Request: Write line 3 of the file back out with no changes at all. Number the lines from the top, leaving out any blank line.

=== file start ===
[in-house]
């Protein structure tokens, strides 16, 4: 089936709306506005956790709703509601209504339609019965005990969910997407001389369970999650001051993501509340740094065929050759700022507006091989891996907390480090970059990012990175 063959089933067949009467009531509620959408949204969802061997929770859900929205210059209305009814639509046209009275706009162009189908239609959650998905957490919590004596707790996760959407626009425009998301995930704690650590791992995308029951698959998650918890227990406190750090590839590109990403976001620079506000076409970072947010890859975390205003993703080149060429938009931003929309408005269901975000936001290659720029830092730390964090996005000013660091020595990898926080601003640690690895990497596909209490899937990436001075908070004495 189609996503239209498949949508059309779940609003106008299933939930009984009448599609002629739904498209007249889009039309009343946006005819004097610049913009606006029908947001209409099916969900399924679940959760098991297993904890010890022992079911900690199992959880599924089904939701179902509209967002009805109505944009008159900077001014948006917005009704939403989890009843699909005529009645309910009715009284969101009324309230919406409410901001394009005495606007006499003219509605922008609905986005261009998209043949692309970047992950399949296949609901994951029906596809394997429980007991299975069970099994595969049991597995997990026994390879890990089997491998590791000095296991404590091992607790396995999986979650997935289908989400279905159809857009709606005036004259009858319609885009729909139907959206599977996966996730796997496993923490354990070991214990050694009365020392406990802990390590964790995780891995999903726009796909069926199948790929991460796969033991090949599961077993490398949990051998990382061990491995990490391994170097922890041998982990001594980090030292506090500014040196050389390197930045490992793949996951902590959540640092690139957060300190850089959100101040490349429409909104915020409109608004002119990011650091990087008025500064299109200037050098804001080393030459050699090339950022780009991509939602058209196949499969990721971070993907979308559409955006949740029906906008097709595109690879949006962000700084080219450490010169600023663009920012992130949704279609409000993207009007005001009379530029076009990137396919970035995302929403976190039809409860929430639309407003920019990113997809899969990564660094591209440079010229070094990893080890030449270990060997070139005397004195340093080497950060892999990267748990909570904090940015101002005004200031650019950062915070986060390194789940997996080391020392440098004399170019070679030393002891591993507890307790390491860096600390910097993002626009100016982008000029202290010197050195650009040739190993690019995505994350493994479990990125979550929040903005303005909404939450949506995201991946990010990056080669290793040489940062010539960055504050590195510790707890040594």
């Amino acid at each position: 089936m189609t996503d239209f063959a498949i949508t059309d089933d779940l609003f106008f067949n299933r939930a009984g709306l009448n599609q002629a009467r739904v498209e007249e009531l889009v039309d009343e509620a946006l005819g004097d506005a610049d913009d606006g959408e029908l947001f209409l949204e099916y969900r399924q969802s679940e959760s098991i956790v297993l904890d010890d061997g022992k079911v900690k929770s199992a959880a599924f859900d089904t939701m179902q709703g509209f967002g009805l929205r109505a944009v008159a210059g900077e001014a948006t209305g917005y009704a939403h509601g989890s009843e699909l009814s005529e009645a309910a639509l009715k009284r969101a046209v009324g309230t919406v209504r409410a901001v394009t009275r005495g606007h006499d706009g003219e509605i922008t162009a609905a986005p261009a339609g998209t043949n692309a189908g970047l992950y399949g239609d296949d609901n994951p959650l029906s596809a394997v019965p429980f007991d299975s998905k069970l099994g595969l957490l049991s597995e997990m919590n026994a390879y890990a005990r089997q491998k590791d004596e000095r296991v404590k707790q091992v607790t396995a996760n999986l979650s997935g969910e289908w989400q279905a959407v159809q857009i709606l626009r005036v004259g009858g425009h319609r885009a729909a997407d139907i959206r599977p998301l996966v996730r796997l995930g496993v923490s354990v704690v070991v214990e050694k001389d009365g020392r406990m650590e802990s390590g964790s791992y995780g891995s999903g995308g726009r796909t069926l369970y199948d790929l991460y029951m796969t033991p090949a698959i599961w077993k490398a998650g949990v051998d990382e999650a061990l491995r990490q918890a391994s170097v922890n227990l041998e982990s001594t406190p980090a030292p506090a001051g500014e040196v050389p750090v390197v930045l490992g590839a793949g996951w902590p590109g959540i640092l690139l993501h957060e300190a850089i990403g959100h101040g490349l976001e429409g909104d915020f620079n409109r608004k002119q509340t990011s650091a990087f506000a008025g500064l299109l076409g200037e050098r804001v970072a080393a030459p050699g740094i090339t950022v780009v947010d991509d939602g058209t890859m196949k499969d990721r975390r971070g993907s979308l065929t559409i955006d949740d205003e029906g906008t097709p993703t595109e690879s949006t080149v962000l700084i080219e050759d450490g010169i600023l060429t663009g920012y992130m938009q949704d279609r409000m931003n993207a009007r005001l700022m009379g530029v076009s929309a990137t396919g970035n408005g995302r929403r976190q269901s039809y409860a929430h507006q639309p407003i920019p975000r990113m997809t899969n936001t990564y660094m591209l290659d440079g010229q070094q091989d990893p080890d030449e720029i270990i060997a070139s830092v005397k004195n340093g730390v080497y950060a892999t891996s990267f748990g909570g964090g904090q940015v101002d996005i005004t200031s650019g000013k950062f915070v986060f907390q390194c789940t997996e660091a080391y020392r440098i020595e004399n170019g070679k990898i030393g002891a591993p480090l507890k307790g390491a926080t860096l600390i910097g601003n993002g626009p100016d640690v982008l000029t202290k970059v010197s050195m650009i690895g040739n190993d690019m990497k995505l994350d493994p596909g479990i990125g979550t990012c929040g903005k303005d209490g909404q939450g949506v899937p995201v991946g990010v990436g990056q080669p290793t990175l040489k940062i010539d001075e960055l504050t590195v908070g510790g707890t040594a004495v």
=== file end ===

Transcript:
């Amino acid at each position: 089936m189609t996503d239209f063959a498949i949508t059309d089933d779940l609003f106008f067949n299933r939930a009984g709306l009448n599609q002629a009467r739904v498209e007249e009531l889009v039309d009343e509620a946006l005819g004097d506005a610049d913009d606006g959408e029908l947001f209409l949204e099916y969900r399924q969802s679940e959760s098991i956790v297993l904890d010890d061997g022992k079911v900690k929770s199992a959880a599924f859900d089904t939701m179902q709703g509209f967002g009805l929205r109505a944009v008159a210059g900077e001014a948006t209305g917005y009704a939403h509601g989890s009843e699909l009814s005529e009645a309910a639509l009715k009284r969101a046209v009324g309230t919406v209504r409410a901001v394009t009275r005495g606007h006499d706009g003219e509605i922008t162009a609905a986005p261009a339609g998209t043949n692309a189908g970047l992950y399949g239609d296949d609901n994951p959650l029906s596809a394997v019965p429980f007991d299975s998905k069970l099994g595969l957490l049991s597995e997990m919590n026994a390879y890990a005990r089997q491998k590791d004596e000095r296991v404590k707790q091992v607790t396995a996760n999986l979650s997935g969910e289908w989400q279905a959407v159809q857009i709606l626009r005036v004259g009858g425009h319609r885009a729909a997407d139907i959206r599977p998301l996966v996730r796997l995930g496993v923490s354990v704690v070991v214990e050694k001389d009365g020392r406990m650590e802990s390590g964790s791992y995780g891995s999903g995308g726009r796909t069926l369970y199948d790929l991460y029951m796969t033991p090949a698959i599961w077993k490398a998650g949990v051998d990382e999650a061990l491995r990490q918890a391994s170097v922890n227990l041998e982990s001594t406190p980090a030292p506090a001051g500014e040196v050389p750090v390197v930045l490992g590839a793949g996951w902590p590109g959540i640092l690139l993501h957060e300190a850089i990403g959100h101040g490349l976001e429409g909104d915020f620079n409109r608004k002119q509340t990011s650091a990087f506000a008025g500064l299109l076409g200037e050098r804001v970072a080393a030459p050699g740094i090339t950022v780009v947010d991509d939602g058209t890859m196949k499969d990721r975390r971070g993907s979308l065929t559409i955006d949740d205003e029906g906008t097709p993703t595109e690879s949006t080149v962000l700084i080219e050759d450490g010169i600023l060429t663009g920012y992130m938009q949704d279609r409000m931003n993207a009007r005001l700022m009379g530029v076009s929309a990137t396919g970035n408005g995302r929403r976190q269901s039809y409860a929430h507006q639309p407003i920019p975000r990113m997809t899969n936001t990564y660094m591209l290659d440079g010229q070094q091989d990893p080890d030449e720029i270990i060997a070139s830092v005397k004195n340093g730390v080497y950060a892999t891996s990267f748990g909570g964090g904090q940015v101002d996005i005004t200031s650019g000013k950062f915070v986060f907390q390194c789940t997996e660091a080391y020392r440098i020595e004399n170019g070679k990898i030393g002891a591993p480090l507890k307790g390491a926080t860096l600390i910097g601003n993002g626009p100016d640690v982008l000029t202290k970059v010197s050195m650009i690895g040739n190993d690019m990497k995505l994350d493994p596909g479990i990125g979550t990012c929040g903005k303005d209490g909404q939450g949506v899937p995201v991946g990010v990436g990056q080669p290793t990175l040489k940062i010539d001075e960055l504050t590195v908070g510790g707890t040594a004495v």